• Figuring out what to do next. We are constantly in motion, juggling different projects and responsibilities across different “contexts” like home, school, and work. This is a very popular use case and it is the focus of a great many productivity and self-help publications. That’s for good reason: choosing what to do and when to do it is clearly an important life skill. Having a system of organization helps you to avoid having to manage a complex web of calendars, todo apps, checklists, and other tools.
  • Learning & absorbing new material. It’s no secret that the digital world is a “firehose” of information that we have to figure out how to “sip” from without being drowned in the process. Everyone needs a structured way of collecting, assimilating, and remembering knowledge in order to grow and improve. Have you ever labored to learn something, only to forget it later? Me, too.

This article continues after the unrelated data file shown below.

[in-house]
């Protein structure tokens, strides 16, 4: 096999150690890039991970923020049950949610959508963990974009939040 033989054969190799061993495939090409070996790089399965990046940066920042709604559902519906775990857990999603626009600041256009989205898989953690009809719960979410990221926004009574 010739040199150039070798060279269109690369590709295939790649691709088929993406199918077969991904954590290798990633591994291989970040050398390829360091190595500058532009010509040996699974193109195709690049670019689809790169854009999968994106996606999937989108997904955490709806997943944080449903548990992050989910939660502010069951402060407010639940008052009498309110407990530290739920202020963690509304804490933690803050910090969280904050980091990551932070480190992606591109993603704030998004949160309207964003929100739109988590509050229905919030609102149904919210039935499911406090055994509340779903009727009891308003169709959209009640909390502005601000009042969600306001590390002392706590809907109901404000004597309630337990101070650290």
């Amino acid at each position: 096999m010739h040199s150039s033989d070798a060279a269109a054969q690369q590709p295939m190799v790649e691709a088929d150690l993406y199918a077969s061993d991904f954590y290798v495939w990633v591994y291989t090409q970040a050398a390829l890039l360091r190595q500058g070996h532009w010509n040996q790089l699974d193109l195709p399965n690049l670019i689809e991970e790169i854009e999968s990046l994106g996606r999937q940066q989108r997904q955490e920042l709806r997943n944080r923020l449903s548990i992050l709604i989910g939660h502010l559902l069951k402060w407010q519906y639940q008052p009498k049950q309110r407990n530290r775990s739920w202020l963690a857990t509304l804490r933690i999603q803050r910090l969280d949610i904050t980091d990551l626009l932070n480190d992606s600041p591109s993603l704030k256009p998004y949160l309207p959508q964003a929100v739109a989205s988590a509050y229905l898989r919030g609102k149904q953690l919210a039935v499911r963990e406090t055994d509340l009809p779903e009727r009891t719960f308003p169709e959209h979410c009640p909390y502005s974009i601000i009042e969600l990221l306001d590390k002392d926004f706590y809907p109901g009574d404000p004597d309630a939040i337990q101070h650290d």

• Getting actual work done. Highly context-specific, this is when we are in “creative” or “production” mode and our activity is usually guided toward a goal or outcome.
  • Dreaming big, and reflecting on past experience. If we don’t look back to reflect on where we’ve come from, we are likely to wander in circles. The antidote for this fate is to set aside time to regularly think critically and introspectively about our past successes and failures. A journal — digital or physical, it doesn’t matter — can be a great aid for this habit. Reflection is also a time to dream big and consider possible paths for the future.
  • Drawing on memories and inspirations. We collect quotations, funny images, photographs, letters and other memorabilia that we revisit in order to relive moments and rekindle inspiration.